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Consider Your Plastics
Author: Liz Clift
By now, you’ve almost certainly heard people expressing concern about plastics and their impact on the environment. These concerns are well-founded. Plastic production increases year over year. In 2021, approximately 390 million tons of plastic were produced; an estimated 50% of that was for single-use plastics. That’s a lot of plastic and a lot of plastic waste, but you can be part of the solution.
Plastic Free July was started by the Plastic Free Foundation to help boost awareness about plastic waste, particularly from single-use plastics. The Plastic Free July website offers a variety of suggestions for changes people can make, regardless of where they’re at in their plastic-free journey. For people who are new to trying to reduce their plastic consumption, Plastic Free July encourages small but meaningful steps like bringing a reusable coffee cup or water bottle, refusing plastic straws, and bulk food shopping when that’s an option for you.
If you’re already doing that, moving toward a more plastic free lifestyle can also mean changes like:
- Not ordering things online (since these products often come in single-use plastic envelopes or cushioned by plastics) or only ordering online from retailers that have also committed to reducing plastic waste;
- Swapping out personal hygiene products for items that don’t use plastic;
- Purchasing fewer disposable products; and
- Avoiding cleaning products packaged in plastic.
Reducing your plastic consumption helps keep single use plastics out of landfills and waterways. Many single-use plastics are also hidden (such as in the lining of a disposable coffee cup or in the to-go box that looks like it should be compostable) or come to you without you requesting them at restaurants, grocery stores, mailers, and more. When a lot of people take steps to intentionally consume non-plastic alternatives, it can indicate to producers that people want more durable and/or sustainable options.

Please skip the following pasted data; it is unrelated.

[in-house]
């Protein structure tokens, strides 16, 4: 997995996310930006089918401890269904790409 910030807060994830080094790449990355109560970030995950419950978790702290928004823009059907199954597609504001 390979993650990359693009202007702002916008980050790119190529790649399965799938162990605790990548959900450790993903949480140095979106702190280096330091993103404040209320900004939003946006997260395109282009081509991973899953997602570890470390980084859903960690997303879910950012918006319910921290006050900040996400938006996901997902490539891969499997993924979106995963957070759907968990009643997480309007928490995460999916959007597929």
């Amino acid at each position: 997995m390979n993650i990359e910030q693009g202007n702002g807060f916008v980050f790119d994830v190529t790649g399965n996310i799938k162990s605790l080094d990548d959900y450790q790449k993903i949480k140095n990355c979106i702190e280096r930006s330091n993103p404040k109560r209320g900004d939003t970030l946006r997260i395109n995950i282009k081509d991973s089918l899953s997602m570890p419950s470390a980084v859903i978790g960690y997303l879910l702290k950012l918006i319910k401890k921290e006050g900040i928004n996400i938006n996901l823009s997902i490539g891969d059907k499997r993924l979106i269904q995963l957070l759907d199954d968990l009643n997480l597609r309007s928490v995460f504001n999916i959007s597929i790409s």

When you can’t avoid a single use plastic, or when you have a bunch stored up you’ve felt bad at throwing away, you might also consider ways those items could be upcycled or reused. Some creative ideas include:
- Crocheting plastic grocery bags into mats or reusable bags;
- Weaving plastic straws into coasters or incorporating them into kids crafts;
- Forming icicle decorations from plastic bottles;
- Fashioning roses from plastic bottles;
- Installing bottle cap murals; and
- Making candy wrapper totes and purses.
If you’re dreaming bigger, you can organize your workplace to reduce plastic use or figure out which groups in your area are working to reduce single-use plastic consumption and support their efforts. Working groups that are focused on policy changes can be especially impactful since policies can shift the habits of businesses you shop at and influence the products they stock. These policy shifts are important because it can be especially difficult for the average person to make responsible decisions without support or alternatives.
Since plastics are so ubiquitous, it is difficult to eliminate all plastics, or even single-use plastics, from your life. Of course, there’s only so much you can change—and only so much you should attempt to change at once. Making small changes now that you can sustain can make it easier to make other changes later, rather than trying to fully eliminate all your plastic use just this month or to have an all-or-nothing attitude about it. How much of a change you’re able to make will likely depend on a variety of socio-economic, accessibility, and health circumstances and that’s okay. The goal of Plastic Free July is to reduce plastic waste where you can, when you can, even if it’s small.